Investigation ‘botched’, say chiefs demanding apology

Monday, September 11th, 2017 11:53am

A public apology is being demanded from the Québec government as “a minimal and unavoidable gesture” after what is being described as a “botched” investigation by the provincial police force, the Sûreté du Québec.

The Director of Criminal and Penal Prosecutions (DPCP) has decided not to lay charges against the driver of a van involved in a 1977 accident that led to the drowning deaths of five young Atikamekw from Manawan, reads a statement from the Assembly of First Nations Quebec-Labrador.

The van had skidded off the road into the Milieu River near Saint-Michel-des-Saints. The driver survived. The CBC has reported that the man had admitted to drinking 18 beers the day of the crash, but did not believe he was impaired at the time of the accident.

It was with deep disappointment and intense pain that the families and relatives of the victims received the decision, reads the statement.

The DPCP stated there was insufficient evidence beyond a reasonable doubt to pursue charges. The coroner at the time had determined that there was evidence of impaired driving. A CBC report in 2016 helped launch a new investigation of the incident.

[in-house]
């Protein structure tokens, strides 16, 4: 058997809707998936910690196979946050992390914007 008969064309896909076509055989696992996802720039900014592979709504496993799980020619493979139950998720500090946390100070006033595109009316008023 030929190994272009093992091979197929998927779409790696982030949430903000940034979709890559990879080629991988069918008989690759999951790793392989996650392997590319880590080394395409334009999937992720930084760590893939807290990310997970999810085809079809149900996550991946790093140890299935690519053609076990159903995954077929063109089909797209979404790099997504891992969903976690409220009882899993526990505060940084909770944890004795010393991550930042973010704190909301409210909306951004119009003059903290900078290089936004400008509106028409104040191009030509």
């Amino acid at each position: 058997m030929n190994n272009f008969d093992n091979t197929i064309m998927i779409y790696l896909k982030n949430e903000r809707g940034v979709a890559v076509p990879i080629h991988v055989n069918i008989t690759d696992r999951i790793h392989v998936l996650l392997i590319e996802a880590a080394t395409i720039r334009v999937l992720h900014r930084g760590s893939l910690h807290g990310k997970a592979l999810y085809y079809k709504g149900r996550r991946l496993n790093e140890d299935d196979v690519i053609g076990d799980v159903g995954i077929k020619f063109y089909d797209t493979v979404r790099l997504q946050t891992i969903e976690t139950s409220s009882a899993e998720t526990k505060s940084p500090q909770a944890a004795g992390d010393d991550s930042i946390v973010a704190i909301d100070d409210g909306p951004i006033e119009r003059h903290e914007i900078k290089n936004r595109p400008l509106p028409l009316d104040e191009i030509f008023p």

Assembly of First Nations Quebec-Labrador Chief Ghislain Picard was in support of Chief Jean-Roch Ottawa of the community of Manawan and Grand Chief Constant Awashish of the Conseil de la Nation Atikamekw who are calling for the public apology, because, they believe in all likelihood, the investigation carried out at the time was botched.

“It is beyond belief to have to demand such apologies,” Picard said. “They should have been presented to the families long ago. Members of our nations must be treated by the Sûreté du Québec with respect and dignity like any other citizens of Quebec.”

The Sûreté du Québec and First Nations in Quebec have a long and trouble history. For the health and safety of our nations, a relationship of trust must be restored with law enforcement, said the AFNQL chief.